For a visual explanation of how location based services work, check out this relevant video on YouTube: 


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4 Tips to Improve Your Marketing Research Process

Today, it has become quintessential for businesses to understand the fact that the concept of marketing has evolved and become more consumer-centric. Satisfaction is now the new aim of marketing, and to achieve this, companies need an appropriate marketing research process in place. 

With constant changes becoming the new norm in business activities, the only thing that remains constant is the need for establishing an effective marketing research process. Every marketing research process helps companies to evaluate market opportunities and take business decisionsGet more info based on hard facts. It is, therefore, the backbone of every successful business initiative. However, today we see that most companies prefer to cut costs when it comes to a marketing research process since it is resource intensive. While this may not be the best business decision, most companies have started following this logic during product or service launches.  Marketing research doesn’t always have to be an expensive affair, as many start-ups have shown, if companies are following the right set of protocols.

So, without further ado, let’s look at some of the best ways companies can improve their marketing research process:   

  • Define “YOUR” problemmarketing research process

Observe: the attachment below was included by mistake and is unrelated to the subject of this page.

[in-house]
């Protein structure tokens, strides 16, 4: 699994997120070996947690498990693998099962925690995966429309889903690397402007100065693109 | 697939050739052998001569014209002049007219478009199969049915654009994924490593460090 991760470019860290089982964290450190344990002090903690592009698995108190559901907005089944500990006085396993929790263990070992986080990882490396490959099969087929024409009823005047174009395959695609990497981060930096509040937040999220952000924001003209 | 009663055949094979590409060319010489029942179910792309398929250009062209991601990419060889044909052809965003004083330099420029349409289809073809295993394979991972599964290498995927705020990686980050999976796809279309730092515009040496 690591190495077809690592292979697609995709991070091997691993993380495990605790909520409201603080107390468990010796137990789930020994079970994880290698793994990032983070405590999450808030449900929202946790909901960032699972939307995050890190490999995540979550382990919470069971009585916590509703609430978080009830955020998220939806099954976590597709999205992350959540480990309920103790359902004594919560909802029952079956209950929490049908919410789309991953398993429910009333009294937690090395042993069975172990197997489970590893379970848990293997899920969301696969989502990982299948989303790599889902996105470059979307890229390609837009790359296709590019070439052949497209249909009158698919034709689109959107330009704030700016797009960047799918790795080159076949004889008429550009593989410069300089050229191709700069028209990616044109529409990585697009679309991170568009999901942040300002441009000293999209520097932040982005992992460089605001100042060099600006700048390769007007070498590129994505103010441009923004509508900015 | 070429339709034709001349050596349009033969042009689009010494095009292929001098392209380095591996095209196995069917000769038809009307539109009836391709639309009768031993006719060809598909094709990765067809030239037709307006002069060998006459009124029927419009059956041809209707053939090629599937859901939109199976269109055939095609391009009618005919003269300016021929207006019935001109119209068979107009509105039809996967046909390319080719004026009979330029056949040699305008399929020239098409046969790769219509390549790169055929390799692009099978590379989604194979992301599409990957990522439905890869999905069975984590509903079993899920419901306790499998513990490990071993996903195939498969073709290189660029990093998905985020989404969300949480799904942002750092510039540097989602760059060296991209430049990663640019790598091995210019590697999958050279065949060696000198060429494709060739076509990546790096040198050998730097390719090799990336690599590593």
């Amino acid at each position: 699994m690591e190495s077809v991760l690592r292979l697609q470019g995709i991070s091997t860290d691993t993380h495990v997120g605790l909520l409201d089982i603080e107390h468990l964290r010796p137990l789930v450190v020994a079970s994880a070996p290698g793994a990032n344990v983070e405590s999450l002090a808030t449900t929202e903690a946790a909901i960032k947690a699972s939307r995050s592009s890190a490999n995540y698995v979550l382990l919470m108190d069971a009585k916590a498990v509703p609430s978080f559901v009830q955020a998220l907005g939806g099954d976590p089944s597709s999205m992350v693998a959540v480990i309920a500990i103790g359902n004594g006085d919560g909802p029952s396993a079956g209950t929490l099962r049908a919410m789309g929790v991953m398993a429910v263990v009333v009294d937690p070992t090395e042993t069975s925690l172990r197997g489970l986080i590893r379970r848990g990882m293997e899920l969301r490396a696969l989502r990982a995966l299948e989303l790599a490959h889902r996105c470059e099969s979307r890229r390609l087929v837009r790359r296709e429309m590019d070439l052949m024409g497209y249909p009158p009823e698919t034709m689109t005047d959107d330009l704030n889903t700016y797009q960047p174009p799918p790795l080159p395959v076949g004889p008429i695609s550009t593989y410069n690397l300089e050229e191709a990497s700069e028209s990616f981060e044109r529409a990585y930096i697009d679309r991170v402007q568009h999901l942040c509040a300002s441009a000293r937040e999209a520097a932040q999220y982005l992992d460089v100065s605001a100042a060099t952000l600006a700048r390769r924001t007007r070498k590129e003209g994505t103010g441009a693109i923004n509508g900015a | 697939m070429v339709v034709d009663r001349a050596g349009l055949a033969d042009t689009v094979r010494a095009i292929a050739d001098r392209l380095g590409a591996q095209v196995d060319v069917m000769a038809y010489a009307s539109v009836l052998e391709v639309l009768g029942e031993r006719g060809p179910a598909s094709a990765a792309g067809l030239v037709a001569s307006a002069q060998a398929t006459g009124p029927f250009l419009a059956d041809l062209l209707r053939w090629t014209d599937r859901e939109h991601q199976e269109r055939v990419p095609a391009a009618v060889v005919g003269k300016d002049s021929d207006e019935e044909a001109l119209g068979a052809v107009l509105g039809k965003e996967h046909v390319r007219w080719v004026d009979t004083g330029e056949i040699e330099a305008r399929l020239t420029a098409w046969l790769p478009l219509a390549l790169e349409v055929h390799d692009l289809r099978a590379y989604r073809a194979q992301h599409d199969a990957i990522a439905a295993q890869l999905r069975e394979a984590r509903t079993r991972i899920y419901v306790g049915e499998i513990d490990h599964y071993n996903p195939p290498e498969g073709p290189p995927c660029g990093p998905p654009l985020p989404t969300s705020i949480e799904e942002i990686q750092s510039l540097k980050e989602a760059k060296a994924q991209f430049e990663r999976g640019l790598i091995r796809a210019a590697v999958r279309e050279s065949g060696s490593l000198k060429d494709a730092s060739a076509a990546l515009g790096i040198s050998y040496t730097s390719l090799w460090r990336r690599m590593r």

This is perhaps one of the most critical steps in establishing a good marketing research process. In this step, companies have to define the scope and aim of their research. This would help businesses determine the information that they need and how they can go about collating that information. Properly defining the scope of the marketing research process can help business stakeholders to deal with the overarching business challenge, such as loss of market share or how to market products or services to a specific sub-segment of users.

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Developing questionnaires that cover your business challenge and examining the actual cause of these issues can help businesses to filter out the unnecessary data. To effectively define “YOUR” problem, take into account as many variables and their causes, respectively.

  • Plan your researchmarketing research process

Once the first step has been completed. The next task involves the process of planning an extensive research approach. This marketing research process can only be carried out once the preliminary step of establishing the research scope has been completed. The research plan or approach can be overwhelming to create since it includes steps and methodologies that can help answer or explore the opportunities uncovered in the first step. Every research technique comprises of the following:

– Interviewing potential customers to obtain feedback

– Conducting surveys with industry stakeholders to gain industry insights

– A/B testing on your businesses’ website to understand customers’ perception

Getting Personalized Marketing Right: What Do Customers Really Want?